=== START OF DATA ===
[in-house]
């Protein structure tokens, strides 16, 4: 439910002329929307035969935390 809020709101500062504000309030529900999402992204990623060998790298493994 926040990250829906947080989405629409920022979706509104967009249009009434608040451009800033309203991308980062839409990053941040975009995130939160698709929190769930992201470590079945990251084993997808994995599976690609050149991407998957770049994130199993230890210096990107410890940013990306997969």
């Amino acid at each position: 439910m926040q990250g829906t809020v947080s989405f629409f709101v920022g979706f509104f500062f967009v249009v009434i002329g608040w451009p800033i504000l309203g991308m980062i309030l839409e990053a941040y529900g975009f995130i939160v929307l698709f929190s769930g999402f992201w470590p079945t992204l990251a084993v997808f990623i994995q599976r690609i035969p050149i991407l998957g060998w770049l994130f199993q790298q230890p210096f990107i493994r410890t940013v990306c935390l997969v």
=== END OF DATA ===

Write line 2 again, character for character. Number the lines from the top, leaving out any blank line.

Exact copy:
């Protein structure tokens, strides 16, 4: 439910002329929307035969935390 809020709101500062504000309030529900999402992204990623060998790298493994 926040990250829906947080989405629409920022979706509104967009249009009434608040451009800033309203991308980062839409990053941040975009995130939160698709929190769930992201470590079945990251084993997808994995599976690609050149991407998957770049994130199993230890210096990107410890940013990306997969």